Throughout the novel, Marcus is faced with exceptionally tough choices. The main problem, of course, is how to fight back against an unfair government without being caught. But this isn't the only obstacle Marcus must overcome. He recieves pressure from Ange and other characters to "do the right thing," but what exactly is the right thing? Should he continue his protest and risk the safety of the other Xnetters? Should he reveal himself and risk returning to the horrible DHS prison, or worse? Are there any other options? If he and Ange run away, will they ever truly be free again? Even when everything seems to be falling apart, Marcus stands strong and makes his decision clear: "You can't get anything done by doing nothing. It's our country. They've [the DHS] taken it from us. The terrorists who attack us are still free--but we're not. I can't go underground for a year, ten years, my whole life, waiting for freedom to be handed to me. Freedom is something you have to take for yourself" (334).


Recommendations for Teachers
Little Brother would be a great book to teach for a number of reasons. One being that the novel allows students to make very clear connections between the literary world and the real world. Little Brother is a very topical story that deals with many of the questions people are asking today, such as "When does security become an invasion of privacy?" or "Has the world changed so much in light of terrorist attacks that personal freedom is a thing of the past?" There could be some interesting class discussion connecting the story with current events, which would help students think beyond the world of the story.

Not only does Little Brother connect with current events, it also ties-in with other subjects students may be studying. This is especially true of history, social studies, and technology courses. What students read about programming in Little Brother may be carried over into their technology class, where they actually write a program. Or perhaps one could connect with the students' history teacher and ask that the students discuss protest movements in America while reading Little Brother. The novel also connects with topics in a government class. A discussion on the Bill of Rights and its history in a government class could enhance a student's reading of Little Brother. Even if coordination between departments is not possible, Little Brother can be used as a way to show the interconnected nature of multiple disciplines and how studying one subject can enhance the understanding of another.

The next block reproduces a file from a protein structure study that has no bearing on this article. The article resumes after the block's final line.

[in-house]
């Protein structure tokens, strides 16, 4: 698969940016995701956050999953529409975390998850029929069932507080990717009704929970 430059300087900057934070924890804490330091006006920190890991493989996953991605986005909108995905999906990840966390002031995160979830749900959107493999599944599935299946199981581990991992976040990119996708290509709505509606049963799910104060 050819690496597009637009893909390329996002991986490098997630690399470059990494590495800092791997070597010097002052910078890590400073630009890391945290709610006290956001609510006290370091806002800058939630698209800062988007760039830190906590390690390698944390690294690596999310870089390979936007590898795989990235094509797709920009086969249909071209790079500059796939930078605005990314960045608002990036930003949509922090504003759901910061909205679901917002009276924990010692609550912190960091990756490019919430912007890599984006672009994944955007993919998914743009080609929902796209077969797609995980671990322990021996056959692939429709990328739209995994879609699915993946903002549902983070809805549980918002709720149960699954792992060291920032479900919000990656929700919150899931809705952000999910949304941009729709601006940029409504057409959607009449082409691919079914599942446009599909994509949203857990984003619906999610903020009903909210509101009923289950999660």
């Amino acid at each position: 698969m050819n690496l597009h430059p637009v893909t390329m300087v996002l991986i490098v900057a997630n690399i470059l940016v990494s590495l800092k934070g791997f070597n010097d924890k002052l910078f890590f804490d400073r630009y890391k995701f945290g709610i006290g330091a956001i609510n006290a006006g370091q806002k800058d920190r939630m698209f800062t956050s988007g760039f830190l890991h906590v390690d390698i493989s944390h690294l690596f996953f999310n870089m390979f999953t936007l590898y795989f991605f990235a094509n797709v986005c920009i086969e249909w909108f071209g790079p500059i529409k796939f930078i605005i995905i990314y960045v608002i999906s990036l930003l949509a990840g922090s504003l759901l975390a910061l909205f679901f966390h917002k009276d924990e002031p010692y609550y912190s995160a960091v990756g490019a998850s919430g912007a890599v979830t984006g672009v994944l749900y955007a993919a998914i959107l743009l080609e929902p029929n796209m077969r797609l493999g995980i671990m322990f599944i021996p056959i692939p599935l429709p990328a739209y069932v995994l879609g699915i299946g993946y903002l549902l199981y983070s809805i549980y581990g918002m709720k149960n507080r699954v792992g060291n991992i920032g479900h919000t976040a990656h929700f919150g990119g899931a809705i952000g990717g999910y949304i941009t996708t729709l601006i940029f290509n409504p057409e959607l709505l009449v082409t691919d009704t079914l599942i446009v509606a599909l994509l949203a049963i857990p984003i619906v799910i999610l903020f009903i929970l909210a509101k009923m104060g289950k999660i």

Another interesting way to use Little Brother is in connection with a book such as 1984 by George Orwell. The students could read Little Brother and discuss the ideas of a government going to far before they read 1984. This could give students a better understanding of the message and significance of 1984 by first making those themes more accessible through a teen-lit novel. There could also be some interesting discussion on the differences between the two novels. For instance, one could ask what effect the time setting has on the story. 1984 is set in the relatively distant future, while Little Brother is set in the very near future. Does this have any effect on how the story is received (i.e. does it feel more urgent or more like science fiction). This is just one example of a number of connections that could be made between the texts in order to enhance students' understanding of each.